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Darwin Correspondence Project

To J. B. Innes   5 October 1877

Down, | Beckenham, Kent. | Railway Station | Orpington. S.E.R.

Oct 5. 1877

Dear Innes,

It is a curious story about the tree.1 I am sorry that I am not a botanist; but I think the bush is the wild or single Guelder-rose,2 which is said to be very rare in Scotland. Next summer you could know whether it is the guelder-rose, as the exterior flowers on the corymb or head have considerably larger petals than the interior flowers.

I wish indeed you back here, but that I know is an idle dream.3 Our present man has been at peace with all mankind, wonderful to say, for several months.4 We are glad to hear that Mr Hoole will soon be here; some one, but I cannot remember who, was speaking to us in the highest terms about him.5

I cannot think of any local news to tell you. I am going on just as usual & working very hard with Frank,6 at plants—

Believe me | dear Innes, | Yours very sincerely | Charles Darwin


Innes had evidently told CD a story about a preacher at Loch Carron foretelling the growth of a tree on the site of his pulpit, and prophesying the outbreak of war when the tree grew higher than a nearby wall; the story and Innes’s query about what species of tree it was (he sent a sprig and berries) was published in Journal of Horticulture, 18 October 1877, p. 307. See also letter from J. B. Innes, 20 October 1877.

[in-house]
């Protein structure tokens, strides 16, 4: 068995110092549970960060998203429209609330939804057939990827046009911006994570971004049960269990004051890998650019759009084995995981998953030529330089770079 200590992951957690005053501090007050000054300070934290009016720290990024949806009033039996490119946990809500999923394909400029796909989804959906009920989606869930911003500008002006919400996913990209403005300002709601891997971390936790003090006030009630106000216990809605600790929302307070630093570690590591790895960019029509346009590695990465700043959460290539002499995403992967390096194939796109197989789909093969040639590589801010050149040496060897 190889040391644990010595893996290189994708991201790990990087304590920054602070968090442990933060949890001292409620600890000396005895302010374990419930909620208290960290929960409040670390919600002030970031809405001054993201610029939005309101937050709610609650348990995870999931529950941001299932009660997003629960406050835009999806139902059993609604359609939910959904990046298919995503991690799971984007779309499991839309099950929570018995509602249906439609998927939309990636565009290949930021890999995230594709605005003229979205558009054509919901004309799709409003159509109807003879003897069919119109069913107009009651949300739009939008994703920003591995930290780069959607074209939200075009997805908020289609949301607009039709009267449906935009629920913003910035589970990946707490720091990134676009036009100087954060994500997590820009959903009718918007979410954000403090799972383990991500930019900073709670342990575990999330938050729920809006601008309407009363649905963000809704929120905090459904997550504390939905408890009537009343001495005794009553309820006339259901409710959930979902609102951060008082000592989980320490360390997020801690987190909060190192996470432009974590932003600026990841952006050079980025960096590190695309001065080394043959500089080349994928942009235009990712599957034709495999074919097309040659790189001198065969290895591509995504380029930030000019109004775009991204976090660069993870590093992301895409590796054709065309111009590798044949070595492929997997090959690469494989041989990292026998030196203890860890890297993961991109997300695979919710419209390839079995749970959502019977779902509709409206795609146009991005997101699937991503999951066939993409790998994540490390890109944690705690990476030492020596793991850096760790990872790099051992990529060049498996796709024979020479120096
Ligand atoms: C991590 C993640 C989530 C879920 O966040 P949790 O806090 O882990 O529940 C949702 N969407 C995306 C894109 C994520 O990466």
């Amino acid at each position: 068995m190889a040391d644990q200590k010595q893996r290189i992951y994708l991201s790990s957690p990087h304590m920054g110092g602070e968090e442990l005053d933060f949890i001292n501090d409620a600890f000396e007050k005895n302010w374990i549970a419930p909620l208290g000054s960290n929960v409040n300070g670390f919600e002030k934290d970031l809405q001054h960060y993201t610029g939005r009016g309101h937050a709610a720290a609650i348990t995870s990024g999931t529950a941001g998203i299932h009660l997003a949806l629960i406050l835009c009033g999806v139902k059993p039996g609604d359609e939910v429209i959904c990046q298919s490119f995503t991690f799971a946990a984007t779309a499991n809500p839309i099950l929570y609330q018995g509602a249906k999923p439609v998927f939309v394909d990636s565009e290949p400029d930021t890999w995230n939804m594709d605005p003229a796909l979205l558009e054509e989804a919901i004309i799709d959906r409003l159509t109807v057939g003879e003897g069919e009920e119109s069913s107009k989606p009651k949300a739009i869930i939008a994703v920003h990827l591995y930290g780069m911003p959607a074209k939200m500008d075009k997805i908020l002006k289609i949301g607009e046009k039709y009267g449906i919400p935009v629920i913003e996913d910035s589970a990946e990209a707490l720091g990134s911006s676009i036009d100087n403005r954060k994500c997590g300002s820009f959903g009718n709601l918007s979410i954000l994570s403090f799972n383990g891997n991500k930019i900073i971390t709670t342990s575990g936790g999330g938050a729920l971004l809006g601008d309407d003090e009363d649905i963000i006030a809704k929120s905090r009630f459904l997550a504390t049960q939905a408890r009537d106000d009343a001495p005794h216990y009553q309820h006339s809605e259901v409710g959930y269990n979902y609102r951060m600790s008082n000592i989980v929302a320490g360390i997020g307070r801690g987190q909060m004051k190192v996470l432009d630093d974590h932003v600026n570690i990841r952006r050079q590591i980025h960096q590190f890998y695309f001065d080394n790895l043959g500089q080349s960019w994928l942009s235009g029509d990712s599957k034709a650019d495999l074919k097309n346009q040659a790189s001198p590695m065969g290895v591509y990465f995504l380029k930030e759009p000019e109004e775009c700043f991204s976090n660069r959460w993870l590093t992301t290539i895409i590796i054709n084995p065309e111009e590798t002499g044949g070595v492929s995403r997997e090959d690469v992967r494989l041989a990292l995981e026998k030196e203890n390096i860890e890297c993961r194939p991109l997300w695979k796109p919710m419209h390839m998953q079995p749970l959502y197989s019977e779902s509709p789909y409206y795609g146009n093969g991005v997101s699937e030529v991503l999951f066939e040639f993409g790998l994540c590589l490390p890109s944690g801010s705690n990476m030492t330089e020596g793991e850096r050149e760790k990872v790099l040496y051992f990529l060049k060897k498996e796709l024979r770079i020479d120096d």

Viburnum opulus.
Innes had been vicar of Down until 1869, but from 1862 had resided in Scotland after inheriting the estate of Milton Brodie, near Forres (see Correspondence vol. 10, letter from J. B. Innes, 2 January [1862] and n. 1).
George Sketchley Ffinden, who had become vicar of Down in 1871, had a fractious relationship with CD and Emma Darwin (see Correspondence vols. 23 and 24).
Stanley Hoole was living at Down Lodge in 1878 (Post Office directory of the six home counties 1878); his wife, Alice Mary Hoole, was Innes’s niece. Francis Darwin had moved out of Down Lodge following the death of his wife in September 1876 (see Correspondence vol. 24).


Correspondence: The correspondence of Charles Darwin. Edited by Frederick Burkhardt et al. 29 vols to date. Cambridge: Cambridge University Press. 1985–.

Post Office directory of the six home counties: Post Office directory of the six home counties, viz., Essex, Herts, Kent, Middlesex, Surrey and Sussex. London: W. Kelly & Co. 1845–78.


CD’s opinion of a specimen sent by JBI from an unknown tree, and the Ross-shire tale about it.

Letter details

Letter no.
Charles Robert Darwin
John Brodie Innes
Sent from
Source of text
Cleveland Health Sciences Library (Robert M. Stecher collection)
Physical description
LS 3pp

Please cite as

Darwin Correspondence Project, “Letter no. 11168,” accessed on 25 July 2024,